A new report found that more and more Hawaiian homes are being converted into vacation rentals, raising questions about the permissibility of the practice in the state.
The report, by the Hawaii Appleseed Center for Law and Economic Justice, finds that 1 in 24 homes in Hawaii — or just over 4 percent — are being listed as short-term rental units on home-sharing and home-rental websites like Airbnb, according to Hawaii News Now.
On islands such as Kauai and Maui, that number rises to just 1 in 8 homes (12.5 percent) and 1 in 7 (14.2 percent) respectively.
"That rate of expansion of vacation rentals, taking that critical affordable housing away from our residents, really shocked me, to be frank," said Victor Geminiani, who claimed that more than half of the state’s 23,000 vacation rentals were owned by non-residents.
He further argued that just a fraction of those were “actually legal.”
The Hawaii Appleseed Center for Law and Economic Justice concurred, writing in a press release that every vacation rental has a negative impact on the local economy, raising prices in the area and leaving locals without afforable housing.
"The loss of long-term rentals to VRUs means higher housing costs for Hawai‘i residents. Although Hawai‘i derives some benefits from VRUs through increased tourism spending and tax collection, the benefits are far outweighed by the costs."
In their report, the Hawaii Appleseed Center suggested that Hawaii should “consider adopting measures that will help reverse the damage caused by the proliferation of illegal VRUs [vacation rental units] in the state,” in part by requiring the VRU owners to be present whenever a renter occupies the space, and by informing communities about their rights to file complaints against illegal rental units.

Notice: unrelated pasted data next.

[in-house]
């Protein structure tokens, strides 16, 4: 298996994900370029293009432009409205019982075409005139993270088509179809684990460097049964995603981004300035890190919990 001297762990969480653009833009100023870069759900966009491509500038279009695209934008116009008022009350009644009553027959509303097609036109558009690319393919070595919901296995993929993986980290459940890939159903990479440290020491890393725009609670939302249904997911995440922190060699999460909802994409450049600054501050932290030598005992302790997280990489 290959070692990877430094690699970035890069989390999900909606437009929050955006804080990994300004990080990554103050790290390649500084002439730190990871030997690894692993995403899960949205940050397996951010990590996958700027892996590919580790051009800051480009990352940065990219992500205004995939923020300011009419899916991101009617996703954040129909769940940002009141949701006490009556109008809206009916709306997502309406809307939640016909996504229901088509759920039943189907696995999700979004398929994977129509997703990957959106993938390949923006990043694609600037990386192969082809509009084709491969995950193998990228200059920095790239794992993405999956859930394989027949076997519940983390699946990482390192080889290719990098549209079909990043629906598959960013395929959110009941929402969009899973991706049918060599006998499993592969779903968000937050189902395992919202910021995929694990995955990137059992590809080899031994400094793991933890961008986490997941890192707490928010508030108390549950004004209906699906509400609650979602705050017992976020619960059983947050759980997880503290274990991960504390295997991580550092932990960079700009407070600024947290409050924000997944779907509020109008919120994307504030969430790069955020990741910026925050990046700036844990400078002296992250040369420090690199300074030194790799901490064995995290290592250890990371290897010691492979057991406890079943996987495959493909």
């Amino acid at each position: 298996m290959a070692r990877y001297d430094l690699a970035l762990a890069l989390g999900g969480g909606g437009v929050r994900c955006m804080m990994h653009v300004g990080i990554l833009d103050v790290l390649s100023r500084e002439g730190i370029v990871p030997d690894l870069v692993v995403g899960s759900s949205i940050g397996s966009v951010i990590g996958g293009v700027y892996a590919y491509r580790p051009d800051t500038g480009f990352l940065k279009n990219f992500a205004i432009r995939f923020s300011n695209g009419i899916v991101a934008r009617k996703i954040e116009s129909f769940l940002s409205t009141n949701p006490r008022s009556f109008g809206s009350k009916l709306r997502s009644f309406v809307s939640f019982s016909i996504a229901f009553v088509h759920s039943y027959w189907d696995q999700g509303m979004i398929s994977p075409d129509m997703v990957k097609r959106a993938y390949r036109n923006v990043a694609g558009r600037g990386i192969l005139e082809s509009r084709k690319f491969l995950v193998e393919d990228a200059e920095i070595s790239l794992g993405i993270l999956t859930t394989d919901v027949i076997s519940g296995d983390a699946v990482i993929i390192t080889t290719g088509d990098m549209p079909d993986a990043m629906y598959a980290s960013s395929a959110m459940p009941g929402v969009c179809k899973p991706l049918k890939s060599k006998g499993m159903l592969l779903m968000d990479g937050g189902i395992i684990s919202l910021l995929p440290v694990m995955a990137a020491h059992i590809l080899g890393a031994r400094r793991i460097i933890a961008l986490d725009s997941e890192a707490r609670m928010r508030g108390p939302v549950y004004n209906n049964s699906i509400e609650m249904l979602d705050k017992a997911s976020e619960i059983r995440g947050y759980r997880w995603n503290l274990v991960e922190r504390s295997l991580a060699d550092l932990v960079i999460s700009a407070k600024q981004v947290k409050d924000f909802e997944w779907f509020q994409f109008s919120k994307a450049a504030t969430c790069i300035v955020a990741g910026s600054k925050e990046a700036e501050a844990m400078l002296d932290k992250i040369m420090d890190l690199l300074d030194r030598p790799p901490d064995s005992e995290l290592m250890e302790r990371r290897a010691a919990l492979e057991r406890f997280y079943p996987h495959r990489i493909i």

Democratic State Senator Glenn Wakai further argued that locals have had “enough already” when it comes to the “large” and “loud” vacation rentals, according to Hawaii News Now.
Recently, the state’s legislature has also introduced a bill that would force home-rental websites to divulge the personal information of VRU owners, which would help authorities determine if they’re operating legally.
Airbnb, on the other hand, has disputed the Hawaii Appleseed study's findings, and says it has instead proposed a set of “common sense regulations” for Hawaii’s home-owners and renters as an alternative solution.
"The numbers released in this new study are unfounded and patently false," said Airbnb in a statement obtained by Fox News.
"Other recent studies have shown that Airbnb’s activity in the state has minimal impact on the availability of housing for local families. In fact, Airbnb has helped 66 percent of hosts in Hawaii afford to stay in their home with the supplemental income they earn by sharing their home.
"What’s more, data shows that visitors using Airbnb are critical to the Hawaii economy and spent an estimated $649 million while visiting in 2016. Efforts to ban alternative accommodations would be devastating for the local economy, hurting small businesses and local residents.
"That is why we continue to work towards the adoption of common sense regulations for the industry that balances the preservation of affordable housing and neighborhood character while also providing economic opportunity for locals."